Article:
Give us a quick intro to yourself, your blog, and why someone should read your blog.
Yo. I'm Zach. I work as a software developer. Kylynn and I have 2 little kiddos. Hmm... why should someone read my blog? They probably shouldn't. There's much better content out there.
How long have you been writing, and when did you become "serious" about writing?
I started this blog (zwbetz.com) in 2018. I'd always wanted one, but never found the right tool for it. It wasn't until I discovered the static site generator, Hugo, that I feel in love. "Serious?" I am not serious. I leave that to the pros. I'm just a regular dude who posts an article once in a while.
What motivates you to write?
Sometimes I'll hear something and post a snippet of it to share with others. Other times I may learn something new at work, then condense that down into a bite-sized writeup.
What aren’t people talking about enough?
Embracing boredom. Like, I think it does you good to just sit there with your thoughts. Resisting the urge to check your phone, or watch tv, or eat a snack, or whatever. You'd be surprised what your mind bubbles up to you.
What have you changed your mind about in the last decade?
I used to think routines were dumb. Like, why would someone script their life? How boring. Fast forward to now. Dude, I could not manage day to day without a routine. I'm like the most routine person now. Total flip flop.
What would you like to know about the economy/world that we can’t know?
If/when the U.S. dollar with crash. Would be nice to move my money elsewhere. Or maybe by that point I'll have bigger problems.
What is something that you believe that few or no other people believe?
Hmm. Am not sure how many folks would agree with me on this, but I have an odd view of the learning cycle, or, at least, how I experience. In a nutshell, when learning a new concept, I first "see the world" by it. Like if the world is full of nails, the concept becomes my hammer. Once I've wrestled with it enough, it goes back to being a regular old tool in my toolbox. I wish it started out as a tool, but I haven't figured out how to do that yet.
How has your writing changed since you've been writing, and can you point to any pieces that would strongly show these changes?
Hmm. At first I was a bit stiff. I've loosened up a bit. I try to let myself have more fun now.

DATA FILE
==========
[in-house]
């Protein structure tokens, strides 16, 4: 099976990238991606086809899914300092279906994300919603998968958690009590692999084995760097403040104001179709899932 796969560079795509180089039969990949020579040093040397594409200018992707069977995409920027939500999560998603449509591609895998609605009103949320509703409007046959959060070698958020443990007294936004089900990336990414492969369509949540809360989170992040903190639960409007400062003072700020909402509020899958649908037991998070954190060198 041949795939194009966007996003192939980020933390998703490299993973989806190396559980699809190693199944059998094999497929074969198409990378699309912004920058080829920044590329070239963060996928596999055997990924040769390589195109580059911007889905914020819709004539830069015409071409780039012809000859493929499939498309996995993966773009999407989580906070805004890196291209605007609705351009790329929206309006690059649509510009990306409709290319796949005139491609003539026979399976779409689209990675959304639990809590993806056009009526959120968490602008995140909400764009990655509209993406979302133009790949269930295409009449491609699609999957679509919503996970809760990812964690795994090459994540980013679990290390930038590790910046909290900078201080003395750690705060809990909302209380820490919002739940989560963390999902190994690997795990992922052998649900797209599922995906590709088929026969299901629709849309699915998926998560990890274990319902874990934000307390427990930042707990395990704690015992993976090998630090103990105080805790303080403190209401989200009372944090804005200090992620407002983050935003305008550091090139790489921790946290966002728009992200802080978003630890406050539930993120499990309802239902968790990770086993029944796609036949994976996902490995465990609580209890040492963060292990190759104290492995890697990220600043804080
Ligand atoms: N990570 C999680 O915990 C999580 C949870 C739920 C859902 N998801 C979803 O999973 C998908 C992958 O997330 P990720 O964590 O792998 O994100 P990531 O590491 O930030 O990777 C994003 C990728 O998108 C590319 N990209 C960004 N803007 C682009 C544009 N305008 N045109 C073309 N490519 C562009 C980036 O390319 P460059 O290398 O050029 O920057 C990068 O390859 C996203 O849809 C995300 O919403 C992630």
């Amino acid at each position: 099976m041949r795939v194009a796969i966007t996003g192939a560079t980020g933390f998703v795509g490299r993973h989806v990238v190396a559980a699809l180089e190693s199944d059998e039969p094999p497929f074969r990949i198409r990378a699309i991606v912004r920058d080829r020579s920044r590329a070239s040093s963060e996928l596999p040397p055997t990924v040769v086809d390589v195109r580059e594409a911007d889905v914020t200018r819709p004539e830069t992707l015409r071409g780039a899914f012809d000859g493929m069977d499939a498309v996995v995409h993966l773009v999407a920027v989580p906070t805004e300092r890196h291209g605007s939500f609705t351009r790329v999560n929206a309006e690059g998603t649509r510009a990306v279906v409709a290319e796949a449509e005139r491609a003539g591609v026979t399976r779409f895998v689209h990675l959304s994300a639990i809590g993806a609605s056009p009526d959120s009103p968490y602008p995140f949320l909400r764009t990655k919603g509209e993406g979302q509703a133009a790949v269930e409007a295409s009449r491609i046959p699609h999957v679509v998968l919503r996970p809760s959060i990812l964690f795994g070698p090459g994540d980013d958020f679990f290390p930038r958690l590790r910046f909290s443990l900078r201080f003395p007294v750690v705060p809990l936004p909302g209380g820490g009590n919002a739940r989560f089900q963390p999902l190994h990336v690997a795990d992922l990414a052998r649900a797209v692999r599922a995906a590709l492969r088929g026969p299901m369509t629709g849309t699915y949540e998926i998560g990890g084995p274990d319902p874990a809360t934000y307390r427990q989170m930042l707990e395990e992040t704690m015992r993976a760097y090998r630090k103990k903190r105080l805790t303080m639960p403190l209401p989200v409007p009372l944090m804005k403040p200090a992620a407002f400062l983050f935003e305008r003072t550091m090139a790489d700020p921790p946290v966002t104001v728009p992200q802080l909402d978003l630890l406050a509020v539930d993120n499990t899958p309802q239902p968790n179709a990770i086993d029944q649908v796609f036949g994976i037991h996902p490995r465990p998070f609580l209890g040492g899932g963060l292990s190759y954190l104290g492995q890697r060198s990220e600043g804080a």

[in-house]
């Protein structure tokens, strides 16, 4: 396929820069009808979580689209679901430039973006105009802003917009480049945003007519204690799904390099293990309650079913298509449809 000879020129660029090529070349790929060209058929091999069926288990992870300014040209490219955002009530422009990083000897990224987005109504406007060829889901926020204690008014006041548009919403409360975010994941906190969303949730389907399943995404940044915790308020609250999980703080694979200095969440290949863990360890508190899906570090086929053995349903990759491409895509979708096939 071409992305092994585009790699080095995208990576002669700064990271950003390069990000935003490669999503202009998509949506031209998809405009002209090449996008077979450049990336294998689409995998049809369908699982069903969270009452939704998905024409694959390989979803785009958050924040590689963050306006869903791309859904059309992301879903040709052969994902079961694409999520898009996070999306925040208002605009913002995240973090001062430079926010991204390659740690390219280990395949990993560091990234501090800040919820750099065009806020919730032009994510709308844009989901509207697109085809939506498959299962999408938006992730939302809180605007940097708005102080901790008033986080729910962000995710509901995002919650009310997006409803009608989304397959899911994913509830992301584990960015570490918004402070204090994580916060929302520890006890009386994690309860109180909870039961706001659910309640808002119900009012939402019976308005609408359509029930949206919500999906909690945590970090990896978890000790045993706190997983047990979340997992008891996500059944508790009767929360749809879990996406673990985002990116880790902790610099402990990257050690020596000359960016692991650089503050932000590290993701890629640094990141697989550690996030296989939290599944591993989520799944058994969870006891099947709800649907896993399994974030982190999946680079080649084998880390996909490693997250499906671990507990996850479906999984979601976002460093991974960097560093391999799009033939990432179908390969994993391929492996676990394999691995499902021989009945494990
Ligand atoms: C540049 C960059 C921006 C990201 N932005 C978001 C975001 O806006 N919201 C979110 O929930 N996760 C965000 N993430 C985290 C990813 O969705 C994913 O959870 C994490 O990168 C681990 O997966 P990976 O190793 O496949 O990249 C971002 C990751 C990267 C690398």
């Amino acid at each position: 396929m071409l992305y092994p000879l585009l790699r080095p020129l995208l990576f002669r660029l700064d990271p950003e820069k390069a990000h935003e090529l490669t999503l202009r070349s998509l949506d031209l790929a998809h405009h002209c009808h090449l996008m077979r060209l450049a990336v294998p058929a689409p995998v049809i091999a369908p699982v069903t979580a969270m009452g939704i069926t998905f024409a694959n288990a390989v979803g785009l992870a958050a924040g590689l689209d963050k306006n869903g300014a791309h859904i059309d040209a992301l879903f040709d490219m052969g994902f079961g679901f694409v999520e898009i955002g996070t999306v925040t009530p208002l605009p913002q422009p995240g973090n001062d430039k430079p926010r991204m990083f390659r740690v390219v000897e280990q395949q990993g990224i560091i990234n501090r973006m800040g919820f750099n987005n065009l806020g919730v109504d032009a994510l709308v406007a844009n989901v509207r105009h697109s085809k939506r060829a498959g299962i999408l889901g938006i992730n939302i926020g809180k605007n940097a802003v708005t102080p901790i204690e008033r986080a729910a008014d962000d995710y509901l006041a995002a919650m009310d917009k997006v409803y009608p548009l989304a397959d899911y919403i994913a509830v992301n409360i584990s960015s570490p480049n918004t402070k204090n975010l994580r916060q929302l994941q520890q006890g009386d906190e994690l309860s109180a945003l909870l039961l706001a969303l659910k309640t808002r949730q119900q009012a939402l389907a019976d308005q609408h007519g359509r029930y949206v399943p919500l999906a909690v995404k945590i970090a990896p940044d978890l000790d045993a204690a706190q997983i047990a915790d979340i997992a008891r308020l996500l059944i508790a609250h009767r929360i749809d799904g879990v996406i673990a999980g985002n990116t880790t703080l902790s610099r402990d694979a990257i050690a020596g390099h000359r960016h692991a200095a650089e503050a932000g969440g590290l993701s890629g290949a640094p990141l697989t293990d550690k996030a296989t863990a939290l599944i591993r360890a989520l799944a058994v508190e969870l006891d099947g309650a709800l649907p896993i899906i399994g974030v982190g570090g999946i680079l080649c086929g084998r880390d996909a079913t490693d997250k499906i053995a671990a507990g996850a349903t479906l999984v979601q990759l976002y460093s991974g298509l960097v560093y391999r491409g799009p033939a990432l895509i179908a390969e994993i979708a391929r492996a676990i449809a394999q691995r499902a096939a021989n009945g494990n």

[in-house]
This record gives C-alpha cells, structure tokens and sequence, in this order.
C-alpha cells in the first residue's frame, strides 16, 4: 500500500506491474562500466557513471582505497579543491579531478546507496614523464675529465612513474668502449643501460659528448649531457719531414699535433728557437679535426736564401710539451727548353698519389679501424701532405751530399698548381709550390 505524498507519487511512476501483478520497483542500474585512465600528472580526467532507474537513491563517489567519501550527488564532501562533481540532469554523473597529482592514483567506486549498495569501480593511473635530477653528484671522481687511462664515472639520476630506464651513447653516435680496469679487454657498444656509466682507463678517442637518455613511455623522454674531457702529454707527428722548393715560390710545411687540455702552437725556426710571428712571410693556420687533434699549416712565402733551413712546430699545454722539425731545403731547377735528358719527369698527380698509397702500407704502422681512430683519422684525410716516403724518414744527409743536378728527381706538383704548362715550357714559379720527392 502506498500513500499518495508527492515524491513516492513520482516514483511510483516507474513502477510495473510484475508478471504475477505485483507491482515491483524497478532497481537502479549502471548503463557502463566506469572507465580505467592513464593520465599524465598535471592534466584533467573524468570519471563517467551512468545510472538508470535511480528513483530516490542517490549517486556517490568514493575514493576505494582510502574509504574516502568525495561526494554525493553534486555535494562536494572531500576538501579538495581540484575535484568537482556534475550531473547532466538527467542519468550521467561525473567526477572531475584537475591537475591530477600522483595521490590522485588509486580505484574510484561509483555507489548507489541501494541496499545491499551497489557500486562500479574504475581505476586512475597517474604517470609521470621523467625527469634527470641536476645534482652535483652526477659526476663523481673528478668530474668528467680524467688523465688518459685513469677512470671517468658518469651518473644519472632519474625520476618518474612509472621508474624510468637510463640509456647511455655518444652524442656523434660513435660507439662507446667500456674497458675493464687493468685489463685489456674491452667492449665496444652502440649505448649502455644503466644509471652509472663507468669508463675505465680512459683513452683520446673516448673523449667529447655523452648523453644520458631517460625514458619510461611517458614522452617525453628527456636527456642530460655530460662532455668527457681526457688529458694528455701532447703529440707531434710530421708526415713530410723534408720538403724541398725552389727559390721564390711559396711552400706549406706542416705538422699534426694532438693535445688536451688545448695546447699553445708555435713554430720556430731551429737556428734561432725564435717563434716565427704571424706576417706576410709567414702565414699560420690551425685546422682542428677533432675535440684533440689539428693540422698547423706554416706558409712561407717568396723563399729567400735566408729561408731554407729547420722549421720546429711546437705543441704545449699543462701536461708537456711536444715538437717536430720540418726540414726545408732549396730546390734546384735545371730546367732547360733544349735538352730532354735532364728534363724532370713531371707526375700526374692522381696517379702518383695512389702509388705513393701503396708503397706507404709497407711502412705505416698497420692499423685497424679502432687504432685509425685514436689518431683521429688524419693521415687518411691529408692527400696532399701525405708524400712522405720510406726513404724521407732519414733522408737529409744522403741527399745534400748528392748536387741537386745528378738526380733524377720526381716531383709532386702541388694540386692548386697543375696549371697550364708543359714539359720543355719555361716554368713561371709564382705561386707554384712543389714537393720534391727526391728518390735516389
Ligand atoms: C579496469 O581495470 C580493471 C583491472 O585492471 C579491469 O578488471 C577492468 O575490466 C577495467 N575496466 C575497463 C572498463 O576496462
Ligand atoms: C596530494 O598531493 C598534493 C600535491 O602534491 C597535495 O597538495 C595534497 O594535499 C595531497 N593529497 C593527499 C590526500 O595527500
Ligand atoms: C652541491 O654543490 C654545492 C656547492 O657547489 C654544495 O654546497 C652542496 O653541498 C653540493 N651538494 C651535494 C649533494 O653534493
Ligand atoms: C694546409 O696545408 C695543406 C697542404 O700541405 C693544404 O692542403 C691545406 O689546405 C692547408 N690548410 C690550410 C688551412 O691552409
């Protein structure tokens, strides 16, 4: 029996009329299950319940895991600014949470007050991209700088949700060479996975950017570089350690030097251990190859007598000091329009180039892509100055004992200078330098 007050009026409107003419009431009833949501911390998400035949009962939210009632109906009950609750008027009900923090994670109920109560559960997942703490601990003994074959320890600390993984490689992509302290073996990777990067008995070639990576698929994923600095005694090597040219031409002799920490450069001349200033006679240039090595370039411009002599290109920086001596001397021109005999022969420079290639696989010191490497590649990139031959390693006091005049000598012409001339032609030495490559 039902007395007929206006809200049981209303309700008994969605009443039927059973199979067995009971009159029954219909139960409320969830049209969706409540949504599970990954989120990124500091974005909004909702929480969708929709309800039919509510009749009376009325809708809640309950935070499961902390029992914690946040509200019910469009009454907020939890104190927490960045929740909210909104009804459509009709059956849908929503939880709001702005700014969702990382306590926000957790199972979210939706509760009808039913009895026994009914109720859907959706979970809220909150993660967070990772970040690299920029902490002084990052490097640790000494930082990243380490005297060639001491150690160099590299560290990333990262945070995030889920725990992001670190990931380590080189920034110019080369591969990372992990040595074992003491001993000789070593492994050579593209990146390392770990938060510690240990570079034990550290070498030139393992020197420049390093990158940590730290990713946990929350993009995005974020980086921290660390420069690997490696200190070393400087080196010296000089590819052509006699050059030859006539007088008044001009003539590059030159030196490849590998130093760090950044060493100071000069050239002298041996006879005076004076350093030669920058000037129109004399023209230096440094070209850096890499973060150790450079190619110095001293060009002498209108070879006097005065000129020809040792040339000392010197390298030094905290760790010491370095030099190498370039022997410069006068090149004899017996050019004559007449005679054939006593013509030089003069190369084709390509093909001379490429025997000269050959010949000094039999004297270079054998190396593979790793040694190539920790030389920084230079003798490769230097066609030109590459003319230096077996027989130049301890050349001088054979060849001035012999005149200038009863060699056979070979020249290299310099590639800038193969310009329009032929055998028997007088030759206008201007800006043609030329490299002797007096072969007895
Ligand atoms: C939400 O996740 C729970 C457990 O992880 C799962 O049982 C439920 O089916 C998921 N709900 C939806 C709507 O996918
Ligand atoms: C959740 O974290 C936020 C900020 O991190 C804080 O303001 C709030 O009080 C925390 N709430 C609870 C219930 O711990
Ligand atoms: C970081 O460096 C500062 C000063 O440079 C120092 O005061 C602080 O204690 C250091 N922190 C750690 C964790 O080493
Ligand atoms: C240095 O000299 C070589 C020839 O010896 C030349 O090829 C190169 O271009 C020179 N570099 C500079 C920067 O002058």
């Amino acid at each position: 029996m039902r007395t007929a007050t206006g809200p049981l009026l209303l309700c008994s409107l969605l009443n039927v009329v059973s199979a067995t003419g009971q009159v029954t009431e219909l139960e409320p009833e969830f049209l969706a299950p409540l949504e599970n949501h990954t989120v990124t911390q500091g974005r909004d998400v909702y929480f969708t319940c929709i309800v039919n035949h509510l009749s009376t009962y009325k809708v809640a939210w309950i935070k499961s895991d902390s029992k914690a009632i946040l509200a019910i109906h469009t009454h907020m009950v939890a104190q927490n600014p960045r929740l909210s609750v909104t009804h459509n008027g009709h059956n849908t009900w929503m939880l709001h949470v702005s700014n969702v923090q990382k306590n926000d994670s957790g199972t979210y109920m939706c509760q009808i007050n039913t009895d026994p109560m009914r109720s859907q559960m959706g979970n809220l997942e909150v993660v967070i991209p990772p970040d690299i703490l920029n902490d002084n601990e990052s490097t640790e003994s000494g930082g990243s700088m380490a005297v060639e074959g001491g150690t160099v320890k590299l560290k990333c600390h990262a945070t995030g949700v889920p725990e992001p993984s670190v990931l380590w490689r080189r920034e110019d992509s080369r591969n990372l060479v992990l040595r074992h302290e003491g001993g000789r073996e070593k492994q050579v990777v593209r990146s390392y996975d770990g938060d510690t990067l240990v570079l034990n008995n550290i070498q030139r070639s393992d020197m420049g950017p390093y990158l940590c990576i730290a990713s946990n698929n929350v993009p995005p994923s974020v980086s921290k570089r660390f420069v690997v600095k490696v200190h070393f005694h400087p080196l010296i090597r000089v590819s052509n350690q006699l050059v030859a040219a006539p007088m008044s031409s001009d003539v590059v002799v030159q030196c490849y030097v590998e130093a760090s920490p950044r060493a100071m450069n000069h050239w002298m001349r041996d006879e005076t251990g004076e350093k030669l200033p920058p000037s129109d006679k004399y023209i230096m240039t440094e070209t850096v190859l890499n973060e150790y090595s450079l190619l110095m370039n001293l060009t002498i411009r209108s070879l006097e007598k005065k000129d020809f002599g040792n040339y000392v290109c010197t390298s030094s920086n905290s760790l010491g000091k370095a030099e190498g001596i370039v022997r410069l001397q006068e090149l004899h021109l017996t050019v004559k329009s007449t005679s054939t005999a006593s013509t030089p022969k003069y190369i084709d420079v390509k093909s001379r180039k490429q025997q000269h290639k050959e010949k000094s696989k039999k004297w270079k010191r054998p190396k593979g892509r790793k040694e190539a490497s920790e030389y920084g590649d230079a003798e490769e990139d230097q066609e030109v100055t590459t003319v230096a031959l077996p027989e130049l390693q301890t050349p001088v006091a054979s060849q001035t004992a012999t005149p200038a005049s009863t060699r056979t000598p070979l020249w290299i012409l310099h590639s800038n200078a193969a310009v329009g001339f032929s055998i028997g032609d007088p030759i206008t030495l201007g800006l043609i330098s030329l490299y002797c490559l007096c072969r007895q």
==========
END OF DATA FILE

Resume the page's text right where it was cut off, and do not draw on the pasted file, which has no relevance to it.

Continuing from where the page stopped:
What are your favorite pieces that you've written? How do these do with your readers?
One of my favorites is my tutorial on how to make a hugo blog from scratch. Tutorial can be found here Scroll down to the "Emails I’ve Received" secton, they're heart warming.
What’s a piece of commonly accepted writing advice you think is wrong?
What they teach you in high school english. Man, it's so stiff and full of fluff. I respect folks who write in real, plain language.
What have been the biggest "meta-moments" in your software career that have changed how you build/think about software, and by that I mean what are your sort of "software" virtues and how did they come about?
I had been a Windows guy all most life. So, mostly dotnet development. And in that world, a lot is abstracted away from you. It's great for productivity. But not so great for understanding. Around 2018 I was forced to use a Mac for a new project. I resisted at first. Then I dove head first into the world of Unix (and Java). My experience was nearly the opposite. It was easy to drown in configuration and choices, but the understanding I gained was much greater.
What is one thing in software development that you wished you had run into sooner? and don't say testing.
Declarative programming. In my book, it's not better or worse than imperative programming, but it has some cool benefits, like less code needed to do what you want, and less branches to test.
Who are the software people that you follow, read, and/or are interested in?
Just a few off the top of my head:
- Martin Tournoij, @arp242, creator of GoatCounter
- Joe Mooring, @jmooring, top notch forum contributer, jack of all things
What is something that you don't think programmers get? what is something that you think "normies" get about our world
Programmers don't get that talking in technical jargon all the time is not cool. Like, if you can't describe things in plain language with nontechnical folks, you have some self-work to do. I'm drawing a blank on the normies question. Am sure I'll think of something laying in bed tonight.
What questions would you like your favorite bloggers to answer?
Let's go with Nietzsche's The Eternal Return. It's more of a thought experiment, but I like to see how folks respond:
“What, if some day or night a demon were to steal after you into your loneliest loneliness and say to you: ‘This life as you now live it and have lived it, you will have to live once more and innumerable times more; and there will be nothing new in it, but every pain and every joy and every thought and sigh and everything unutterably small or great in your life will have to return to you, all in the same succession and sequence—even this spider and this moonlight between the trees, and even this moment and I myself. The eternal hourglass of existence is turned upside down again and again, and you with it, speck of dust!'” –Friedrich Nietzsche, The Gay Science